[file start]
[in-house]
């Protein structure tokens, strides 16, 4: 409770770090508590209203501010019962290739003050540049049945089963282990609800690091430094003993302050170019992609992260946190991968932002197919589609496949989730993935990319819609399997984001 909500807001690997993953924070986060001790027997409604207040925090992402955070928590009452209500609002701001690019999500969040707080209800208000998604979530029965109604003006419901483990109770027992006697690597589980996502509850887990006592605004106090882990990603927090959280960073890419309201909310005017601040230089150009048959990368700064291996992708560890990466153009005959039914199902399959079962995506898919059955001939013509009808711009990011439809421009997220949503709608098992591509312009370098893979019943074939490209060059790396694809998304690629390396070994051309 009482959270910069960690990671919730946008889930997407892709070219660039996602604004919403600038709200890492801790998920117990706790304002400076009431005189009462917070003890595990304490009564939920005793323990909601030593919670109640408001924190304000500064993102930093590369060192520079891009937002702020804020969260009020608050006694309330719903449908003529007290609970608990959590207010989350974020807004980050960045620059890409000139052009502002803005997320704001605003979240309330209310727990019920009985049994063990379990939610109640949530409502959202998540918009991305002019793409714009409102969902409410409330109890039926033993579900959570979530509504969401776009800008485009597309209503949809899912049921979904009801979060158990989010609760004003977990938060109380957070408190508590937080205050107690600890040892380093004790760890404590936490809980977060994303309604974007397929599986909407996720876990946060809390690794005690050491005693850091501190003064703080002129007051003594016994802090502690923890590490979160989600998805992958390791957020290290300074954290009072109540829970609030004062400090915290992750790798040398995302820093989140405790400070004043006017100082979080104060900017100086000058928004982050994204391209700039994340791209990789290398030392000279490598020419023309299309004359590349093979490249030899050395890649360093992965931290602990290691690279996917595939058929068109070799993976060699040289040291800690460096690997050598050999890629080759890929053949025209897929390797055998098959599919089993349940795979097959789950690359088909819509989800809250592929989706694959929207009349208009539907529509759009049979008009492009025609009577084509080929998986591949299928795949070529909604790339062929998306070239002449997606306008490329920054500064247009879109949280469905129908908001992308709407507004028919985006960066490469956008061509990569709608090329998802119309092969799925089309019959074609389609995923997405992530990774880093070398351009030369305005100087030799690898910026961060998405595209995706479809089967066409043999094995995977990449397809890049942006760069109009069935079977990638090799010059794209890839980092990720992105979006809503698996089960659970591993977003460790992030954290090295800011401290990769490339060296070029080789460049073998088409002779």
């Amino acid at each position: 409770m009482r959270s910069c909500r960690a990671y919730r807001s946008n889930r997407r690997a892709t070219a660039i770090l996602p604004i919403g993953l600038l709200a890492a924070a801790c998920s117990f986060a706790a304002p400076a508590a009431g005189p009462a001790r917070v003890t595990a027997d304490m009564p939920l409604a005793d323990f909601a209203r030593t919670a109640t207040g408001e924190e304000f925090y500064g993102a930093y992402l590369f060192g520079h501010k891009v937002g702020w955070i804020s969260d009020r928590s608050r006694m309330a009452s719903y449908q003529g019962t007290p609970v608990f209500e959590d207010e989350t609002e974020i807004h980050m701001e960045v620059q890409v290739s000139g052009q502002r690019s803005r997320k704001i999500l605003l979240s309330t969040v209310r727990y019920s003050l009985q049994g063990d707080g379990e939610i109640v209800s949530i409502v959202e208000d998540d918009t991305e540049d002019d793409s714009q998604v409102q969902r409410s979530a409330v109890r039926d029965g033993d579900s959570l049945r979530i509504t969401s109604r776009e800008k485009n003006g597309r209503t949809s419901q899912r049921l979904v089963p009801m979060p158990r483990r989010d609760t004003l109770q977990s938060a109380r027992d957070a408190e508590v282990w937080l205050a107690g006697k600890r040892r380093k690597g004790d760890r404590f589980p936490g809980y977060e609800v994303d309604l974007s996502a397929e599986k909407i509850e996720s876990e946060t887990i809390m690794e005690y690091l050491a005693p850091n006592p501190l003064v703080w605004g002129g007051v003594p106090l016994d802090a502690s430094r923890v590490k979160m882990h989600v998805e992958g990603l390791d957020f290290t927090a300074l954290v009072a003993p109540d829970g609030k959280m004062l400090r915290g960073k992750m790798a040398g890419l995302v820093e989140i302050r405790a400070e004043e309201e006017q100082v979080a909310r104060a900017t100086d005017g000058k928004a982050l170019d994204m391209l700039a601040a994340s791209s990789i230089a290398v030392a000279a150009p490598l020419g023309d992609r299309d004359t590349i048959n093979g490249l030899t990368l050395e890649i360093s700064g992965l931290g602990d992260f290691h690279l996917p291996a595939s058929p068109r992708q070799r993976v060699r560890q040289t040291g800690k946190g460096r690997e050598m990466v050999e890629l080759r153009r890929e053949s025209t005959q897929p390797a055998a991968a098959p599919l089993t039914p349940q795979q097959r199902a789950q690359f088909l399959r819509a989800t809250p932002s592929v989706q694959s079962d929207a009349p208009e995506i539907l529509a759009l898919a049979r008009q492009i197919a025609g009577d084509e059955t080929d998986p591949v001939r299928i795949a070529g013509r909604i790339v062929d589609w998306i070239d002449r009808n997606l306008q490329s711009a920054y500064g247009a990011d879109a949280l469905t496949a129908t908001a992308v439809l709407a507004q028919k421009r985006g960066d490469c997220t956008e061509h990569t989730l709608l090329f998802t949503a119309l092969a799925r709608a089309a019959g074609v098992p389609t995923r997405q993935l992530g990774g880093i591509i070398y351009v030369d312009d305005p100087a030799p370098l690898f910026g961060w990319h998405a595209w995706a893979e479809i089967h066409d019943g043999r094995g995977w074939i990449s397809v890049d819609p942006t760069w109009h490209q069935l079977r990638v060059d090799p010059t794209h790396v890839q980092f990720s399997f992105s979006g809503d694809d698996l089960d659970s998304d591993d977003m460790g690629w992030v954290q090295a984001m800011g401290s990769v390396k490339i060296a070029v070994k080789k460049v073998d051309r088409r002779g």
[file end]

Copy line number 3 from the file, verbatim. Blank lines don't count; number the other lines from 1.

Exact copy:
């Amino acid at each position: 409770m009482r959270s910069c909500r960690a990671y919730r807001s946008n889930r997407r690997a892709t070219a660039i770090l996602p604004i919403g993953l600038l709200a890492a924070a801790c998920s117990f986060a706790a304002p400076a508590a009431g005189p009462a001790r917070v003890t595990a027997d304490m009564p939920l409604a005793d323990f909601a209203r030593t919670a109640t207040g408001e924190e304000f925090y500064g993102a930093y992402l590369f060192g520079h501010k891009v937002g702020w955070i804020s969260d009020r928590s608050r006694m309330a009452s719903y449908q003529g019962t007290p609970v608990f209500e959590d207010e989350t609002e974020i807004h980050m701001e960045v620059q890409v290739s000139g052009q502002r690019s803005r997320k704001i999500l605003l979240s309330t969040v209310r727990y019920s003050l009985q049994g063990d707080g379990e939610i109640v209800s949530i409502v959202e208000d998540d918009t991305e540049d002019d793409s714009q998604v409102q969902r409410s979530a409330v109890r039926d029965g033993d579900s959570l049945r979530i509504t969401s109604r776009e800008k485009n003006g597309r209503t949809s419901q899912r049921l979904v089963p009801m979060p158990r483990r989010d609760t004003l109770q977990s938060a109380r027992d957070a408190e508590v282990w937080l205050a107690g006697k600890r040892r380093k690597g004790d760890r404590f589980p936490g809980y977060e609800v994303d309604l974007s996502a397929e599986k909407i509850e996720s876990e946060t887990i809390m690794e005690y690091l050491a005693p850091n006592p501190l003064v703080w605004g002129g007051v003594p106090l016994d802090a502690s430094r923890v590490k979160m882990h989600v998805e992958g990603l390791d957020f290290t927090a300074l954290v009072a003993p109540d829970g609030k959280m004062l400090r915290g960073k992750m790798a040398g890419l995302v820093e989140i302050r405790a400070e004043e309201e006017q100082v979080a909310r104060a900017t100086d005017g000058k928004a982050l170019d994204m391209l700039a601040a994340s791209s990789i230089a290398v030392a000279a150009p490598l020419g023309d992609r299309d004359t590349i048959n093979g490249l030899t990368l050395e890649i360093s700064g992965l931290g602990d992260f290691h690279l996917p291996a595939s058929p068109r992708q070799r993976v060699r560890q040289t040291g800690k946190g460096r690997e050598m990466v050999e890629l080759r153009r890929e053949s025209t005959q897929p390797a055998a991968a098959p599919l089993t039914p349940q795979q097959r199902a789950q690359f088909l399959r819509a989800t809250p932002s592929v989706q694959s079962d929207a009349p208009e995506i539907l529509a759009l898919a049979r008009q492009i197919a025609g009577d084509e059955t080929d998986p591949v001939r299928i795949a070529g013509r909604i790339v062929d589609w998306i070239d002449r009808n997606l306008q490329s711009a920054y500064g247009a990011d879109a949280l469905t496949a129908t908001a992308v439809l709407a507004q028919k421009r985006g960066d490469c997220t956008e061509h990569t989730l709608l090329f998802t949503a119309l092969a799925r709608a089309a019959g074609v098992p389609t995923r997405q993935l992530g990774g880093i591509i070398y351009v030369d312009d305005p100087a030799p370098l690898f910026g961060w990319h998405a595209w995706a893979e479809i089967h066409d019943g043999r094995g995977w074939i990449s397809v890049d819609p942006t760069w109009h490209q069935l079977r990638v060059d090799p010059t794209h790396v890839q980092f990720s399997f992105s979006g809503d694809d698996l089960d659970s998304d591993d977003m460790g690629w992030v954290q090295a984001m800011g401290s990769v390396k490339i060296a070029v070994k080789k460049v073998d051309r088409r002779g």